When Kamasi Washington released his tour de force LP, The Epic, in 2015, it instantly set him on a path as a torchbearer for progressive, improvisational music that would open the door for new audiences to experience music unlike anything they had heard before. The 172-minute odyssey featuring his 10-piece band, The Next Step, was littered with elements of hip-hop, classical and R&B music, all major influences on the young saxophonist and bandleader, who exceeds any notions of what “jazz” music is.
Released to critical acclaim, The Epic won numerous “best of” awards, including the American Music Prize and the Gilles Peterson Worldwide album of the year. Washington followed that work with collaborations with other influential artists such as Kendrick Lamar, Run the Jewels, Ibeyi, and John Legend, and the creation of “Harmony of Difference,” a standalone multimedia installation during the 2017 Biennial at the Whitney Museum of American Art in New York City.
The fulfillment of Washington’s destiny begin when at age 13, Washington picked up his musician father’s horn and proceeded to play the Wayne Shorter composition “Sleeping Dancer Sleep On” despite never touching a saxophone or knowing how to play. After deciding to commit to his instrument, he became, lead tenor saxophone chair at the Academy of Music and Performing Arts at Alexander Hamilton High School,, where he started his first band—Young Jazz Giants—with pianist Cameron Graves, Thundercat, and Ronald Bruner, Jr.
Washington received a full scholarship to the University of California at Los Angeles, where he studied ethnomusicology. He recorded his first album with Young Jazz Giants during the summer following his freshman year. The quartet’s self-titled debut was dripping with maturity well beyond the players' collective age, and with Washington penning four of the album’s seven original songs, became a platform to spread the “now” sound of jazz all around the country.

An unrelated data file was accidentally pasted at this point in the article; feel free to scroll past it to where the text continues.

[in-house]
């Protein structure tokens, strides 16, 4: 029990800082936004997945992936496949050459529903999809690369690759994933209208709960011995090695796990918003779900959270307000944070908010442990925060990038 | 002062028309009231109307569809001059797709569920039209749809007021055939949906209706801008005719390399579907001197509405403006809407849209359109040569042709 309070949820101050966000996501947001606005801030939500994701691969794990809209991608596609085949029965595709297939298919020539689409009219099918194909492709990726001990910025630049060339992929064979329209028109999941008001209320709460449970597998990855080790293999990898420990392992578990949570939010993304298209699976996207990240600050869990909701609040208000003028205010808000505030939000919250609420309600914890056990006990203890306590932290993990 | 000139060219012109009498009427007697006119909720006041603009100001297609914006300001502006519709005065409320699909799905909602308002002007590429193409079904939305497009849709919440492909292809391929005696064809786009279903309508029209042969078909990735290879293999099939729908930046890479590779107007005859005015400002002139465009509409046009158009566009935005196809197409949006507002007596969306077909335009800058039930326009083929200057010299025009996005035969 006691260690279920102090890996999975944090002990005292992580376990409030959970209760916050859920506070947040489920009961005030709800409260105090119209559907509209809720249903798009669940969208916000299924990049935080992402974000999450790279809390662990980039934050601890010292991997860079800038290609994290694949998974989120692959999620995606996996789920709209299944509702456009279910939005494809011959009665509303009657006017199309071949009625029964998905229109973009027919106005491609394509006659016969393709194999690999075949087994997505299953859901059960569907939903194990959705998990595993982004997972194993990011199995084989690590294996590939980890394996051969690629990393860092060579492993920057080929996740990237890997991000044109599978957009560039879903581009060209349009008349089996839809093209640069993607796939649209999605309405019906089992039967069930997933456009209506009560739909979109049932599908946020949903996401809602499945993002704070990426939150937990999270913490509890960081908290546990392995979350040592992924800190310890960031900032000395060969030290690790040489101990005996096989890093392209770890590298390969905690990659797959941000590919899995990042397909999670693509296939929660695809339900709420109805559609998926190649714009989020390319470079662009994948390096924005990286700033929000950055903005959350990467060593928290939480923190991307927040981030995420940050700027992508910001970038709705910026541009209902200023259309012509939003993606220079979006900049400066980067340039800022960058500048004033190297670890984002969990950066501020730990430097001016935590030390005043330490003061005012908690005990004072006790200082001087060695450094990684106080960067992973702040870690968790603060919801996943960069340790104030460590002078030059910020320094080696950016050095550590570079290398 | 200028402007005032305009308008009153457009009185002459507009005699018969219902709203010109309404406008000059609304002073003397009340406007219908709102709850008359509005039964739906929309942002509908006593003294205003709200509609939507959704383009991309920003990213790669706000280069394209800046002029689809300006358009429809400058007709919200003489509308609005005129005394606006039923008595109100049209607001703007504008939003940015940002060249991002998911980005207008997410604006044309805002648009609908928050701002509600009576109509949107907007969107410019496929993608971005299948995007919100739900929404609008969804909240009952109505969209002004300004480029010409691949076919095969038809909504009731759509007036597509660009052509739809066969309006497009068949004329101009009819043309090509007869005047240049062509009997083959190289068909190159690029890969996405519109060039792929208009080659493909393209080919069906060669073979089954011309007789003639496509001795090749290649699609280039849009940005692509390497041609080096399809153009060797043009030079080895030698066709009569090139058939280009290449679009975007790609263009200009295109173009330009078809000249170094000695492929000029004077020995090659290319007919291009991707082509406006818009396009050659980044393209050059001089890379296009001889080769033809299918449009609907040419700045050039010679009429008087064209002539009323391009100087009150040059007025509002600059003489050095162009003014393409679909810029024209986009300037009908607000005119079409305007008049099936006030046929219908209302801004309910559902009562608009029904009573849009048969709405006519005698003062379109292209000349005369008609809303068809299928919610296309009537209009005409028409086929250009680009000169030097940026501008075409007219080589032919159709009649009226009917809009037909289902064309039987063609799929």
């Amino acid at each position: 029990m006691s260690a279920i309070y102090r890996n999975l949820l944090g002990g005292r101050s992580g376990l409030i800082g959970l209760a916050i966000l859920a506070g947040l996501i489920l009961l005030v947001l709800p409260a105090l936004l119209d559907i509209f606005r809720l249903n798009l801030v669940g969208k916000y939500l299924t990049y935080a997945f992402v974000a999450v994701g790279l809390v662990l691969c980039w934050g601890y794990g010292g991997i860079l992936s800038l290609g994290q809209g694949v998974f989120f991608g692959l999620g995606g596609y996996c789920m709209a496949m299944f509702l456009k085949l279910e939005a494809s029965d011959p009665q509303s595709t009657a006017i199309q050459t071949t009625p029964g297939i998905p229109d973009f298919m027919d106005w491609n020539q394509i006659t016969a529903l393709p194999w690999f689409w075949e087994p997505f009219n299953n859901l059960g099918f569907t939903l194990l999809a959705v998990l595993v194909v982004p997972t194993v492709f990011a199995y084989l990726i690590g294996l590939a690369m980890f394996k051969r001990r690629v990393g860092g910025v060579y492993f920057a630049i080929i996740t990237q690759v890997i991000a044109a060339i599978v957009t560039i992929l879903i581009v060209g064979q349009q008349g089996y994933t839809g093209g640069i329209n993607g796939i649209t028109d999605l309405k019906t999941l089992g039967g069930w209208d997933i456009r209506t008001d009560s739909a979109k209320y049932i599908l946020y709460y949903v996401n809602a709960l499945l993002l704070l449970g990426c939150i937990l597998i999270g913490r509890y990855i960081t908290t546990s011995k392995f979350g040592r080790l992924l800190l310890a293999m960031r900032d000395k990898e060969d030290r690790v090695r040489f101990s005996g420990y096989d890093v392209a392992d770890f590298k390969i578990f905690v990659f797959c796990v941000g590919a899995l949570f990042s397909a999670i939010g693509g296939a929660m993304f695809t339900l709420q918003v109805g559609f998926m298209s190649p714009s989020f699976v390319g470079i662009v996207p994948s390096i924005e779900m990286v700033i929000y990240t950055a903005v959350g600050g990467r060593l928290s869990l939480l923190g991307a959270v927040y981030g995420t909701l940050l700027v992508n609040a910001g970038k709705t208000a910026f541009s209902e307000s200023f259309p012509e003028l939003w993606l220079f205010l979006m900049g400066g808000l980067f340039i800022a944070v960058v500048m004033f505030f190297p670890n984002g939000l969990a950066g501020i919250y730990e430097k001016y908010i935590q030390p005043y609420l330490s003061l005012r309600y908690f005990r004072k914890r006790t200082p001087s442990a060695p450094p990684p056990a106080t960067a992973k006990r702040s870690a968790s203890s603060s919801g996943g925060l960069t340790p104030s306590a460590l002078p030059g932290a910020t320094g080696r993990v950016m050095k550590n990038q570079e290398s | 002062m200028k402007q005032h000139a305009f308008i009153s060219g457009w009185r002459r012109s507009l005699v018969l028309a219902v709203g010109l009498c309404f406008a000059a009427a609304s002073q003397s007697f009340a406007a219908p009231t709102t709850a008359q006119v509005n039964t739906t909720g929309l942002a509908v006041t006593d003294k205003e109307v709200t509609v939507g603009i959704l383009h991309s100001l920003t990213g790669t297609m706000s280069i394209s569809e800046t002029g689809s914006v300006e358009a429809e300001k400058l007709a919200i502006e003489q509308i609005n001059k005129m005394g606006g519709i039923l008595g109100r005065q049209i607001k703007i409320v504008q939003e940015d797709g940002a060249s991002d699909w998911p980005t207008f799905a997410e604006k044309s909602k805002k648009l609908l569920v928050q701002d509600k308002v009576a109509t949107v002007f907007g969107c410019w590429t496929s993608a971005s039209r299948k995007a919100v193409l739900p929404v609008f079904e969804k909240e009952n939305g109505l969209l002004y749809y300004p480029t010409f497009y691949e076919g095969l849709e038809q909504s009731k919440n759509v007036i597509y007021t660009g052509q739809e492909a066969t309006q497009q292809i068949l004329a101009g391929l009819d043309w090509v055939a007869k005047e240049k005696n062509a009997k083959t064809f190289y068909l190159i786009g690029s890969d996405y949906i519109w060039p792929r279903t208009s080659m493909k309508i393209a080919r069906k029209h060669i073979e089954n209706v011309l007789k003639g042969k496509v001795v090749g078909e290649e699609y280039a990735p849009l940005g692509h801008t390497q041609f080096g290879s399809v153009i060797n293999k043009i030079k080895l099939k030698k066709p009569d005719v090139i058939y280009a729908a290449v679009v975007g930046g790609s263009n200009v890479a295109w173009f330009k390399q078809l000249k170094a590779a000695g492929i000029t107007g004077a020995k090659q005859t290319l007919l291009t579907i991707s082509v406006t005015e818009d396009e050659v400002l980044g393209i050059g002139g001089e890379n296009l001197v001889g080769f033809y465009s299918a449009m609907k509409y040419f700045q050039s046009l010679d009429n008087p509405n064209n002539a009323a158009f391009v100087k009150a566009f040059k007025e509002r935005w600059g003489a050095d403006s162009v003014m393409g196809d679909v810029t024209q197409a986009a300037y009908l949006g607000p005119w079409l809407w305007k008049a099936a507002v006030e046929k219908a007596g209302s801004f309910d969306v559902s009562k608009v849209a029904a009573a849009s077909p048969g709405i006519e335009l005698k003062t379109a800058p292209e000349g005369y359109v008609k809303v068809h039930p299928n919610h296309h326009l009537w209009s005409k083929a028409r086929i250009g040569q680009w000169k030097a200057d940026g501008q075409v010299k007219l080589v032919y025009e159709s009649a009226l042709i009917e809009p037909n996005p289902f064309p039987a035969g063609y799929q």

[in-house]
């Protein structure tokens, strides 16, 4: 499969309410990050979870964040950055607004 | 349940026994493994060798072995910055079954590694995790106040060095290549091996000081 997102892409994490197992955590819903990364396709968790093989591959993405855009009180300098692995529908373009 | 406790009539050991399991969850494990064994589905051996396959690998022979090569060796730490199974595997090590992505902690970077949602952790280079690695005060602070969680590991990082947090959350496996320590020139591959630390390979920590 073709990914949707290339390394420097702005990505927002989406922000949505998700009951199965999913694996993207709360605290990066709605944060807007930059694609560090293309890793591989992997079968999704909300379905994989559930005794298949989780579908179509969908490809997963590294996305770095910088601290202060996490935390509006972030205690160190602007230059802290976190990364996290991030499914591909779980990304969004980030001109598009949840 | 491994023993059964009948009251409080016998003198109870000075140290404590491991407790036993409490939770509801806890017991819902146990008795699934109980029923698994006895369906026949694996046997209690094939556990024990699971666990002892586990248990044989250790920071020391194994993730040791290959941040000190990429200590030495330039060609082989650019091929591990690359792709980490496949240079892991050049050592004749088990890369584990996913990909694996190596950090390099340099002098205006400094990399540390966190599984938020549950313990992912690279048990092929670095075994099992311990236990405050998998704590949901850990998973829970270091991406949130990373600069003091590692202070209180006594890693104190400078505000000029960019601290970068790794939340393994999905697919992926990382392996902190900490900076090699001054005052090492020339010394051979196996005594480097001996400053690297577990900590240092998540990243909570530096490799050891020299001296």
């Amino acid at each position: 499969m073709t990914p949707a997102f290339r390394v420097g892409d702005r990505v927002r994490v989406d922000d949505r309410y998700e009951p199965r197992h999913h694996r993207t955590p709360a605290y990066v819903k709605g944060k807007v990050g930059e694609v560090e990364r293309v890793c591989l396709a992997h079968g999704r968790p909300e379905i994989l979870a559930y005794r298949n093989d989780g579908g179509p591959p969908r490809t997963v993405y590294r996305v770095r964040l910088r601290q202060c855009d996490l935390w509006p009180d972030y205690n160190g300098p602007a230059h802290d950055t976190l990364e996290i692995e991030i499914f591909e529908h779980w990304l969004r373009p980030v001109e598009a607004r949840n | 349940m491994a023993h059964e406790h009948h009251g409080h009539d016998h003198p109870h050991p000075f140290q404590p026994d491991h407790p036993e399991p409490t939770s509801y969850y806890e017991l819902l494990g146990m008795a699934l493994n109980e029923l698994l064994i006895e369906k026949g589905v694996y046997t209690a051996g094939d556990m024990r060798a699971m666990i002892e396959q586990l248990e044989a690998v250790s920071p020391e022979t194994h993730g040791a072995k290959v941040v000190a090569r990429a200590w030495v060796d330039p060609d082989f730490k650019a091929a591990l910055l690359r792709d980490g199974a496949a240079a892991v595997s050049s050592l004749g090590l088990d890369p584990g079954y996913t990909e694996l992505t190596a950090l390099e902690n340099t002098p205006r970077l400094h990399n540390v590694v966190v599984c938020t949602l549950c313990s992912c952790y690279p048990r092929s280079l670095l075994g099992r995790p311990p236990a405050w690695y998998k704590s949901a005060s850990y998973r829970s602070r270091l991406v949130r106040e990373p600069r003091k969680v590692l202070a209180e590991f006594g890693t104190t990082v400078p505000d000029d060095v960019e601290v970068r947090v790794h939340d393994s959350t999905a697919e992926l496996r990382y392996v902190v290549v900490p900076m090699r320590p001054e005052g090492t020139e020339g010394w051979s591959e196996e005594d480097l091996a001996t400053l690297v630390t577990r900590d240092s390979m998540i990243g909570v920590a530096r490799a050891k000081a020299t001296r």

Following his sophomore year at UCLA, Washington went on his first national tour with West Coast hip-hop legend Snoop Dogg, performing alongside some of the most talented young musicians in the country. Later that year, the young saxophonist joined the orchestra of Gerald Wilson, one of his biggest heroes. After graduation, Washington toured with Grammy Award-winning producer, singer and songwriter Raphael Saadiq, and later that year, returned to Wilson’s band on the album In My Time.
His mass appeal continues to grow drawing vibrant, diverse, multi-generational crowds to his shows at the world’s most prominent festivals such as Coachella, Glastonbury, Fuji Rock, Bonnaroo and Primavera. A prominent journalist recently summed it up best when he wrote “in a millennium largely absent of anything new or captivating in the jazz idiom, Washington has just unleashed a musical hydra grounded in respect and intimate knowledge of the past and striking far out into a hopeful future.” Next up for Washington is the highly anticipated Harmony of Difference EP, due for release this Fall and his sophomore album slated for 2018.
Moonchild’s upcoming single, “The List” drops November 3rd on Tru Thoughts. Taken from the third acclaimed album by the LA-based soul and jazz trio, this latest cut highlights a new level of maturity to the band’s sound. Situated somewhere in the nexus between acceptance and the aftermath of a romantic promise, Navran explores motifs of heartbreak and emotional freedom.